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falsely dated, on base, across front: T[for I]OANNA ALBIZA MCCC C[L or I]X


Acquired from the artist c. 1865 by (Francesco Simonelli, Florence);[1] purchased 1865 by Louis-Charles Timbal [1821-1880], Paris; sold 1872 with his collection to Gustave Dreyfus [1837-1914], Paris; (his sale, Hôtel Drouot, Paris, 21-22 February 1873, 1st day, no. 63, bought in);[2] his estate; purchased 1930 with the entire Dreyfus collection by (Duveen Brothers, Inc. London, New York, and Paris); purchased May 1933 by the Toledo (Ohio) Museum of Art, and subsequently returned to (Duveen Brothers, Inc.);[3] purchased 15 December 1936 by The A.W. Mellon Educational and Charitable Trust, Pittsburgh;[4] gift 1937 to NGA.

Exhibition History

Sculpture and Medals of the Renaissance from the Dreyfus Collection, Fogg Art Museum, Cambridge, Massachusetts, 1932, as by Desiderio da Settignano.


Foresi, Alexandre. Tour de Babel: ou objet d'Art faux pris pour vrais et vice versa. Paris, Florence, 1868: 40-42.
Hôtel Drouot. Objets d'art et de curiosité de la Renaissance: Tableaux anciens des écoles italienne et holondaise. Paris, 1873: 14.
Eudel, Paul. Le truquage. Le contrafaçons dévoillées. Paris, 1884: 388.
Vitry, Paul. "La collection de M. Gustave Dreyfus: I. - La Sculpture." Les Arts 72 (December 1907): repro. 21, 27.
Foresi, Mario. "Di un valoroso scultore: E della vicende delle sue opere celebri." Rassegna Nazionale 180 (1 August 1911): 397-414.
Cortissoz, Royal. An Introduction to the Mellon Collection. Boston, 1937: 25.
Preliminary Catalogue of Paintings and Sculpture. National Gallery of Art, Washington, 1941: 223, no. A-18, as Bust of a Lady by Florentine School, XV Century.
Book of Illustrations. National Gallery of Art, Washington, 1942: 253, repro. 227, as Bust of a Lady by Florentine School, XV Century.
Swarzenski, Georg. "Some Aspects of Italian Quattrocento Sculpture in the National Gallery." Gazette des Beaux-Arts 6th series, 24 (November 1943): 289, repro.
Duveen Brothers, Inc. Duveen Sculpture in Public Collections of America: A Catalog Raisonné with illustrations of Italian Renaissance Sculptures by the Great Masters which have passed through the House of Duveen. New York, 1944: figs. 65-66, as A Florentine Lady, by Desiderio da Settignano.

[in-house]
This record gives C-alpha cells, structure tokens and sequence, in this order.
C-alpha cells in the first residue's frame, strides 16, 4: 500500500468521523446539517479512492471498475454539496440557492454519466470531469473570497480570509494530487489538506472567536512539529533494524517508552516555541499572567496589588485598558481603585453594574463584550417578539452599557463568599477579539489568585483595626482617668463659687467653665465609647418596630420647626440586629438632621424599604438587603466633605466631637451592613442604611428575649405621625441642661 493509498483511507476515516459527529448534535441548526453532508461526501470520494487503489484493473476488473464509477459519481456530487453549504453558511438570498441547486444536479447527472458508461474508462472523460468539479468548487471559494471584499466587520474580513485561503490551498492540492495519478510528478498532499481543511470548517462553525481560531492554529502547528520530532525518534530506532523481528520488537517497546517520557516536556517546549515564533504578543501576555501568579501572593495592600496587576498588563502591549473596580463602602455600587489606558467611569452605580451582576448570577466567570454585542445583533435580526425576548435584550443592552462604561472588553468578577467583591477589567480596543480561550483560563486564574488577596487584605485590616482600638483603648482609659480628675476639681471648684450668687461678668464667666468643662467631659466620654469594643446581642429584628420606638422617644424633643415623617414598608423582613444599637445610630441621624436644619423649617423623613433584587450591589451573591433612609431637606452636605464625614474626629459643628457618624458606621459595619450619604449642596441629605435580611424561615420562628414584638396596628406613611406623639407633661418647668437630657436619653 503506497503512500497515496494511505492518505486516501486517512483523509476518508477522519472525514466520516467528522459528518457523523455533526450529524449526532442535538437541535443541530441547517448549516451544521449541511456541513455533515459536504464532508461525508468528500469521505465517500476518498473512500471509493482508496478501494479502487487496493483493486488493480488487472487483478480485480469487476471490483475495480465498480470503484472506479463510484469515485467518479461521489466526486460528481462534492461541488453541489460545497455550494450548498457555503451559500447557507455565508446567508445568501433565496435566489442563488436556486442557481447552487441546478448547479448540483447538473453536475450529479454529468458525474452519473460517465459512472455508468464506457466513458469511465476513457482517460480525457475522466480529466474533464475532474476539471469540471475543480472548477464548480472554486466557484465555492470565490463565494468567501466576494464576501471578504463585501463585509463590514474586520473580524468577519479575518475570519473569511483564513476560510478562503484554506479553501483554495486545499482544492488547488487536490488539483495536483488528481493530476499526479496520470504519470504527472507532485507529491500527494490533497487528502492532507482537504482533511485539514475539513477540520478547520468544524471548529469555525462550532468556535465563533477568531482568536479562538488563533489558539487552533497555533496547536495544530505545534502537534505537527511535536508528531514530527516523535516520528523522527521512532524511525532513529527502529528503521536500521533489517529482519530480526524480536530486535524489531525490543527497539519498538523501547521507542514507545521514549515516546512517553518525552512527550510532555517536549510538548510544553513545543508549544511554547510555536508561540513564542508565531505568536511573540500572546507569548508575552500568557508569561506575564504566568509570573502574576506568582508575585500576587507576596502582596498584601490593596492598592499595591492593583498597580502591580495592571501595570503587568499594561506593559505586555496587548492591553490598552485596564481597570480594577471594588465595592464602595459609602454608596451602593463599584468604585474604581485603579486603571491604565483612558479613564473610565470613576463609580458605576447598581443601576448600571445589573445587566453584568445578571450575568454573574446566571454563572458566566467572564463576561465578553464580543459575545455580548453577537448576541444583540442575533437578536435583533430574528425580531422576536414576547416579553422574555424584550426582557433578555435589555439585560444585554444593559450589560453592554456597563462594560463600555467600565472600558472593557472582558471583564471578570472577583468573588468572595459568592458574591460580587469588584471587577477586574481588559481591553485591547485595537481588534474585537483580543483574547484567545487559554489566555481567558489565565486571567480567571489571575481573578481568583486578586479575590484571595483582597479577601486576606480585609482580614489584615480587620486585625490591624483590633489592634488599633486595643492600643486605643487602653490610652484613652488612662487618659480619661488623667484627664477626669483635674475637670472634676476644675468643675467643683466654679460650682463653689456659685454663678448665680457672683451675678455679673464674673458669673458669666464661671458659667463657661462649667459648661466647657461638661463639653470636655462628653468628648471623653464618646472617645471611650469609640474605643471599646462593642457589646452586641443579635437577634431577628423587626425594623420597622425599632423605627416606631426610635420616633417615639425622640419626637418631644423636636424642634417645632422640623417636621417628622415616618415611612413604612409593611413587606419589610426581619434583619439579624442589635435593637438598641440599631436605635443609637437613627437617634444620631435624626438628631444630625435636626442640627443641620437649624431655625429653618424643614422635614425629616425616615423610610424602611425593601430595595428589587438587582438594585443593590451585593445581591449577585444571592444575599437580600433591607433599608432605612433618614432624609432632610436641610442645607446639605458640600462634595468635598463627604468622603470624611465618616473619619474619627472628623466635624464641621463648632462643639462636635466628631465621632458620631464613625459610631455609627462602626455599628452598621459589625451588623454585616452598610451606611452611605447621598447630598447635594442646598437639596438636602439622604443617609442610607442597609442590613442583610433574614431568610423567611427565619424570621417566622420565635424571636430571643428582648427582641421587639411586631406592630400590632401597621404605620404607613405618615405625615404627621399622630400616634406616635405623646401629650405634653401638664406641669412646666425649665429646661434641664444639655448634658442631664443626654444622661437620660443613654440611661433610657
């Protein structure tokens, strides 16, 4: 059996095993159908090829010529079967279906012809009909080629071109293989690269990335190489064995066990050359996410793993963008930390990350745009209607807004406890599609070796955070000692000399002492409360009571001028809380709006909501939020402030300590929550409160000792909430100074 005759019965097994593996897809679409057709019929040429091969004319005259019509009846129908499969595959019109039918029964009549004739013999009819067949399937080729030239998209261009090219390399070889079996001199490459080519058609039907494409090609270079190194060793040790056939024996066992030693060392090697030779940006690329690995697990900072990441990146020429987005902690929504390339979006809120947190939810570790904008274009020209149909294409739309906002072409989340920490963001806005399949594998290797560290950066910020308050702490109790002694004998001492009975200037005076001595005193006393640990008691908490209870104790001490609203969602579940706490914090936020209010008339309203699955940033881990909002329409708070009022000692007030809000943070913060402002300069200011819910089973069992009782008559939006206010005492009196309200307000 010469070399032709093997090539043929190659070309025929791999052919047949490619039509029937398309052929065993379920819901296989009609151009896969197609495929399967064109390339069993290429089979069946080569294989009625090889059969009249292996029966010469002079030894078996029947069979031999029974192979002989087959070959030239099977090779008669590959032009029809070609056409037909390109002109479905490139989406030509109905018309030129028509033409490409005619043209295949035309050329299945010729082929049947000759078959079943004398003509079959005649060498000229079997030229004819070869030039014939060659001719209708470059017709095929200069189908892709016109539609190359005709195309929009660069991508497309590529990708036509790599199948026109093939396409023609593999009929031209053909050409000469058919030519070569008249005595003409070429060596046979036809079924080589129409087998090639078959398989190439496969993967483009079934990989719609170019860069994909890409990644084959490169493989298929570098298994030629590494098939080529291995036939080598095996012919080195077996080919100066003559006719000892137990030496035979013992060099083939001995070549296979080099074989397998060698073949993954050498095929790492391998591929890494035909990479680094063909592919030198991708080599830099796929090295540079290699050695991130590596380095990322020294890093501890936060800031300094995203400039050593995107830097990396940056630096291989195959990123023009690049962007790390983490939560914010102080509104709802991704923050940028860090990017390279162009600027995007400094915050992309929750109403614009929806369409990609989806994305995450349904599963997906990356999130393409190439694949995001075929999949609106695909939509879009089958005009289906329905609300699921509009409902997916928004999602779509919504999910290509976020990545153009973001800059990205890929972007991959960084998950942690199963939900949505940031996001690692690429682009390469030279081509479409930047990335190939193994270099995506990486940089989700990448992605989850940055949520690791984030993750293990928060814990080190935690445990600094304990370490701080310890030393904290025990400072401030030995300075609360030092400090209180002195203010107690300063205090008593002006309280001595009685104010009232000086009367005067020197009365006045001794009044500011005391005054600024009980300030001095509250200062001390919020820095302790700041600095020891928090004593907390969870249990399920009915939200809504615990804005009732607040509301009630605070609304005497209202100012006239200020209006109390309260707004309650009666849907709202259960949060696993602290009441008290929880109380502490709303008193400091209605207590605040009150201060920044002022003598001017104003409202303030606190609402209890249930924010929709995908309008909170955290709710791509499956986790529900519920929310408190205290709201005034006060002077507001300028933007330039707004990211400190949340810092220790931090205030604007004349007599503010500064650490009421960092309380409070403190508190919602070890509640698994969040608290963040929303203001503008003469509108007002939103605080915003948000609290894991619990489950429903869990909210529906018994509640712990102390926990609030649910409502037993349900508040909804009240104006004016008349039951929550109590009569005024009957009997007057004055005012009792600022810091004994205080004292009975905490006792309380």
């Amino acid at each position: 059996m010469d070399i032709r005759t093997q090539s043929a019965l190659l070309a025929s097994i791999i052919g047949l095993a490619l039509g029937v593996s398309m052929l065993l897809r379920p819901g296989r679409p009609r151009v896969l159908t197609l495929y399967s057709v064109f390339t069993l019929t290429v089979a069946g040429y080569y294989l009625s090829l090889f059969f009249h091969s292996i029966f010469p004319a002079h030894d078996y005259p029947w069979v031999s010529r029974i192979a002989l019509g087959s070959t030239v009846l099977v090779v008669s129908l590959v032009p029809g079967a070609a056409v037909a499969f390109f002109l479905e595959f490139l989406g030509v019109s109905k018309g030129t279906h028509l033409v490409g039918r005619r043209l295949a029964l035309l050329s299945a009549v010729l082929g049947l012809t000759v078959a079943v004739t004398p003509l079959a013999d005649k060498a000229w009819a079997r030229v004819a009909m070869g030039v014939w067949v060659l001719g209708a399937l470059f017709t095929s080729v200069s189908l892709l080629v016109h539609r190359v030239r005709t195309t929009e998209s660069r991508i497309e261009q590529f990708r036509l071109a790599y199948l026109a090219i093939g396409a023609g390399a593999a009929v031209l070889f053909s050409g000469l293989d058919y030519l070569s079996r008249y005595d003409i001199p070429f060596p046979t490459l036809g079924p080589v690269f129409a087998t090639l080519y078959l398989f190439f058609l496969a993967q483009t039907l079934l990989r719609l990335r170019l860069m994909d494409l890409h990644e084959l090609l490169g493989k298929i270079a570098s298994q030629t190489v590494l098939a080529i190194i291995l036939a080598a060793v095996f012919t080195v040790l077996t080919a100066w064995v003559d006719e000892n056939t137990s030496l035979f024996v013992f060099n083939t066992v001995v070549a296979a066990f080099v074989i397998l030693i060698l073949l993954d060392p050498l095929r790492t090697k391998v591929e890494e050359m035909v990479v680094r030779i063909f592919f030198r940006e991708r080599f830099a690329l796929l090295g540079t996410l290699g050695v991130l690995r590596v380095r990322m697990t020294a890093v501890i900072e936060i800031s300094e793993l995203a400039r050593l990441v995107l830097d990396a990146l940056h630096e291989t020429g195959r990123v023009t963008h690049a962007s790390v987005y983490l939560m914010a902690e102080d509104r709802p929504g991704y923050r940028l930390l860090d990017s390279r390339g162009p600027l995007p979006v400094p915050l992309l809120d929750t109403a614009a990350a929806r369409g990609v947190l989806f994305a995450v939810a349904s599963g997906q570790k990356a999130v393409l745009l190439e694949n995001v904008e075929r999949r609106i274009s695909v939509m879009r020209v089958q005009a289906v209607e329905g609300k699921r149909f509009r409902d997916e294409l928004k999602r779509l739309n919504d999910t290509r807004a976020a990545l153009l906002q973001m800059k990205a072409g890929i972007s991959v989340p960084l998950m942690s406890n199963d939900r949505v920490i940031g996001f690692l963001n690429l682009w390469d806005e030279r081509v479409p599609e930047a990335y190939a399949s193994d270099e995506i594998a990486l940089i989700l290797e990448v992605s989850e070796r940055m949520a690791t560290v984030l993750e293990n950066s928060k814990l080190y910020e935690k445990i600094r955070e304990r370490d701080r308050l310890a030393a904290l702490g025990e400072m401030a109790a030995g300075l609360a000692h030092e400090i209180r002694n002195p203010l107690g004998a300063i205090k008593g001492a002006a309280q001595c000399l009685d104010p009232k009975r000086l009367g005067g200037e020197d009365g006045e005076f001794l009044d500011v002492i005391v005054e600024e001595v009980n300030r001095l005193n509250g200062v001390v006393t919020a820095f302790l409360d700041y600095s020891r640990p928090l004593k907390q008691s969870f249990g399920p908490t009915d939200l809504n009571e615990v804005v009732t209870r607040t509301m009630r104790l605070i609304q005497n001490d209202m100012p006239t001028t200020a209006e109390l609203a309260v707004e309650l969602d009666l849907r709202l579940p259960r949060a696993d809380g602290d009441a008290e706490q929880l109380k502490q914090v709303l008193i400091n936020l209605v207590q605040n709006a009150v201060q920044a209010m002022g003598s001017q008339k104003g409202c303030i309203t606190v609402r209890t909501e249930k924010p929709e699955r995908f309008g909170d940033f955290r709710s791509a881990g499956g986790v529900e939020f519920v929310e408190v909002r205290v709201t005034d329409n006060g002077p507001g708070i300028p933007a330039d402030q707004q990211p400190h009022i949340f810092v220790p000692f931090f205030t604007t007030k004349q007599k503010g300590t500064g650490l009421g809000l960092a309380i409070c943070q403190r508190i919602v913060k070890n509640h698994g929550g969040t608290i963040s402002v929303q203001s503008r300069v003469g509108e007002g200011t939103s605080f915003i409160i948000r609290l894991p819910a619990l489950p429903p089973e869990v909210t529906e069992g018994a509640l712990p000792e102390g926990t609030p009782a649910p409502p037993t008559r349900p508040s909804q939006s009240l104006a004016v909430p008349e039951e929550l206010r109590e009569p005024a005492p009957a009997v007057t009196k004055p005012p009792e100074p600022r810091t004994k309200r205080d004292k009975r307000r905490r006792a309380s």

Galassi, Guiseppe. La scultura fiorentina del quattrocento. Milan, 1949: 171-172, 187.
Cardellini, Ida. Desiderio da Settignano. Milan, 1962: 88.
Sani, Bernardina. "Le vrai et le faux dans l'oeuvre de Bastianini." Revue de l'Art 21 (1973): 102-107.
Pope-Hennessy, John. "The Forging of Italian Renaissance Sculpture." Apollo 99 (April 1974): 260, 267, repro. no. 60.
Sculpture: An Illustrated Catalogue. National Gallery of Art, Washington, 1994: 27, repro.
Damianaki, Chrysa. The female portrait busts of Francesco Laurana. Rome, 2000: 99-100, 105, 181 n. 101, pl. 159.
Moskowitz, Anita F. "The Case of Giovanni Bastianini: A Fair and Balanced View." Artibus et Historiae 25, no. 50 (2004): 157-185, repro.
Warren, Jeremy. "Forgery in Risorgimento Florence: Bastianini's 'Giovanni delle Bande Nere' in the Wallace Collection." The Burlington Magazine 147 (November 2005): 739.
Desiderio da Settignano: Sculptor of Renaissance Florence. Exh. cat. Musée du Louvre, Paris; Museo Nazionale del Bargello, Florence; National Gallery of Art, Washington, D.C. Milan, 2007: 154, fig. 98.
Moskowitz, Anita F. "'Dell'Anima Trasmigrata': Giovanni Bastianini and Desiderio da Settignano." In Connors, Joseph, Alessandro Nova, Beatrice Paolozzi Strozzi and Gerhard Wolf, eds. Papers from a colloquium held at the Kunsthistorisches Institut in Florence, Max-Planck-Institut, and at Villa I Tatti, The Harvard University Center for Italian Renaissance Studies, Florence, May 9-12, 2007 on occasion of the exhibition in Florence dedicated to Desiderio da Settignano. Venice, 2011: 269-270, repro. 274.
Moskowitz, Anita F. Forging Authenticity: Bastianini and the Neo-Renaissance in Nineteenth-Century Florence. Florence, 2013: 58-62, n. 112, 115, 127-29, n. 134, figs. 34-39, 41.
Warren, Jeremy. "From Florence to Paris: new evidence for Giovanni Bastianini and his work." The Burlington Magazine 163 (March 2021): 223-235, esp. 234, fig. 12, n. 97.

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